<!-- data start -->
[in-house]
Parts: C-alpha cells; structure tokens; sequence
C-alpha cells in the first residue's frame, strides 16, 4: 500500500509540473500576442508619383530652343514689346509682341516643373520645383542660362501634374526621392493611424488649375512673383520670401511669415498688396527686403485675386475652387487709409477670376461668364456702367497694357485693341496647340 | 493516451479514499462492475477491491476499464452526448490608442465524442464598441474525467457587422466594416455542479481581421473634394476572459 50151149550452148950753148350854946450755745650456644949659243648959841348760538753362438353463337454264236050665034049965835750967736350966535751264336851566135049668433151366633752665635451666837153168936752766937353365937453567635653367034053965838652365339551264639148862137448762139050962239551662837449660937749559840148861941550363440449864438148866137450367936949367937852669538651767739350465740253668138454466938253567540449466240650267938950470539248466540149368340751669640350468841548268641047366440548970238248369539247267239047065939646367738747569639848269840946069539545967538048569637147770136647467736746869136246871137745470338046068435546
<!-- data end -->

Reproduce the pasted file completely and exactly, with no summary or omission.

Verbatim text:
[in-house]
Parts: C-alpha cells; structure tokens; sequence
C-alpha cells in the first residue's frame, strides 16, 4: 500500500509540473500576442508619383530652343514689346509682341516643373520645383542660362501634374526621392493611424488649375512673383520670401511669415498688396527686403485675386475652387487709409477670376461668364456702367497694357485693341496647340 | 493516451479514499462492475477491491476499464452526448490608442465524442464598441474525467457587422466594416455542479481581421473634394476572459 50151149550452148950753148350854946450755745650456644949659243648959841348760538753362438353463337454264236050665034049965835750967736350966535751264336851566135049668433151366633752665635451666837153168936752766937353365937453567635653367034053965838652365339551264639148862137448762139050962239551662837449660937749559840148861941550363440449864438148866137450367936949367937852669538651767739350465740253668138454466938253567540449466240650267938950470539248466540149368340751669640350468841548268641047366440548970238248369539247267239047065939646367738747569639848269840946069539545967538048569637147770136647467736746869136246871137745470338046068435546